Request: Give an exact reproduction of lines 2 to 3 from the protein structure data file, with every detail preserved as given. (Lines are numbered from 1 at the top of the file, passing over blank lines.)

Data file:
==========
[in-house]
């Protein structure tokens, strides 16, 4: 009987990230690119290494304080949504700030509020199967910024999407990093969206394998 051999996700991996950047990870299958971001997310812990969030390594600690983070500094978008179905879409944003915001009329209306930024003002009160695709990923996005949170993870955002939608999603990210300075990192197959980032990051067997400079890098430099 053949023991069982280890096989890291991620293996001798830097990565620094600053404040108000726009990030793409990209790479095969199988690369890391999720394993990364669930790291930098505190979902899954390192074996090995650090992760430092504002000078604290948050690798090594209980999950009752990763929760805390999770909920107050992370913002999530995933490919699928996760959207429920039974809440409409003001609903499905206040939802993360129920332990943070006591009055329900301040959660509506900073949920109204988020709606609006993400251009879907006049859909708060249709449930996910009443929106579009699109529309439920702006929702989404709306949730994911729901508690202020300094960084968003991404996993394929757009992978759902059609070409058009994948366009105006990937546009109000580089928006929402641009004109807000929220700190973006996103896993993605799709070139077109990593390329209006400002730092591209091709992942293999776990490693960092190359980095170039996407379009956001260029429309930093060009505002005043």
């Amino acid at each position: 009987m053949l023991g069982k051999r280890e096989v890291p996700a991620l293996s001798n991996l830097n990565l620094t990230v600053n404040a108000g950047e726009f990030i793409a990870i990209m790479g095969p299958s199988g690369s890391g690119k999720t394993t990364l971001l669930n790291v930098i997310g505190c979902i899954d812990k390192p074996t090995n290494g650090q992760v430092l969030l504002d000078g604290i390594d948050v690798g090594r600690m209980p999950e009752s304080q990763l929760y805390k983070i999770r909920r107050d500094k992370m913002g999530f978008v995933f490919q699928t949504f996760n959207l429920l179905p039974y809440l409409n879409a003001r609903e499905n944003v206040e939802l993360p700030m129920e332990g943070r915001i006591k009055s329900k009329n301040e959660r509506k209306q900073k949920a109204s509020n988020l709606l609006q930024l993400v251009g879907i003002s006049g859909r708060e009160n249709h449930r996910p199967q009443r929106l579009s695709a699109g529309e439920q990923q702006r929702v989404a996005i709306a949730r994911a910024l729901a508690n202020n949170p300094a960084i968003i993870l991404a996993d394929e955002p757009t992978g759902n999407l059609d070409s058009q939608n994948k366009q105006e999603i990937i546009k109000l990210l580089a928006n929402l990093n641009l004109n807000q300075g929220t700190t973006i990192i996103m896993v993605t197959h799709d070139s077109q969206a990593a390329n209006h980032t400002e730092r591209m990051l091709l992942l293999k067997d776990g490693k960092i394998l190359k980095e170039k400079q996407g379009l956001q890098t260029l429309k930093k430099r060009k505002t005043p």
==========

């Protein structure tokens, strides 16, 4: 009987990230690119290494304080949504700030509020199967910024999407990093969206394998 051999996700991996950047990870299958971001997310812990969030390594600690983070500094978008179905879409944003915001009329209306930024003002009160695709990923996005949170993870955002939608999603990210300075990192197959980032990051067997400079890098430099 053949023991069982280890096989890291991620293996001798830097990565620094600053404040108000726009990030793409990209790479095969199988690369890391999720394993990364669930790291930098505190979902899954390192074996090995650090992760430092504002000078604290948050690798090594209980999950009752990763929760805390999770909920107050992370913002999530995933490919699928996760959207429920039974809440409409003001609903499905206040939802993360129920332990943070006591009055329900301040959660509506900073949920109204988020709606609006993400251009879907006049859909708060249709449930996910009443929106579009699109529309439920702006929702989404709306949730994911729901508690202020300094960084968003991404996993394929757009992978759902059609070409058009994948366009105006990937546009109000580089928006929402641009004109807000929220700190973006996103896993993605799709070139077109990593390329209006400002730092591209091709992942293999776990490693960092190359980095170039996407379009956001260029429309930093060009505002005043």
């Amino acid at each position: 009987m053949l023991g069982k051999r280890e096989v890291p996700a991620l293996s001798n991996l830097n990565l620094t990230v600053n404040a108000g950047e726009f990030i793409a990870i990209m790479g095969p299958s199988g690369s890391g690119k999720t394993t990364l971001l669930n790291v930098i997310g505190c979902i899954d812990k390192p074996t090995n290494g650090q992760v430092l969030l504002d000078g604290i390594d948050v690798g090594r600690m209980p999950e009752s304080q990763l929760y805390k983070i999770r909920r107050d500094k992370m913002g999530f978008v995933f490919q699928t949504f996760n959207l429920l179905p039974y809440l409409n879409a003001r609903e499905n944003v206040e939802l993360p700030m129920e332990g943070r915001i006591k009055s329900k009329n301040e959660r509506k209306q900073k949920a109204s509020n988020l709606l609006q930024l993400v251009g879907i003002s006049g859909r708060e009160n249709h449930r996910p199967q009443r929106l579009s695709a699109g529309e439920q990923q702006r929702v989404a996005i709306a949730r994911a910024l729901a508690n202020n949170p300094a960084i968003i993870l991404a996993d394929e955002p757009t992978g759902n999407l059609d070409s058009q939608n994948k366009q105006e999603i990937i546009k109000l990210l580089a928006n929402l990093n641009l004109n807000q300075g929220t700190t973006i990192i996103m896993v993605t197959h799709d070139s077109q969206a990593a390329n209006h980032t400002e730092r591209m990051l091709l992942l293999k067997d776990g490693k960092i394998l190359k980095e170039k400079q996407g379009l956001q890098t260029l429309k930093k430099r060009k505002t005043p």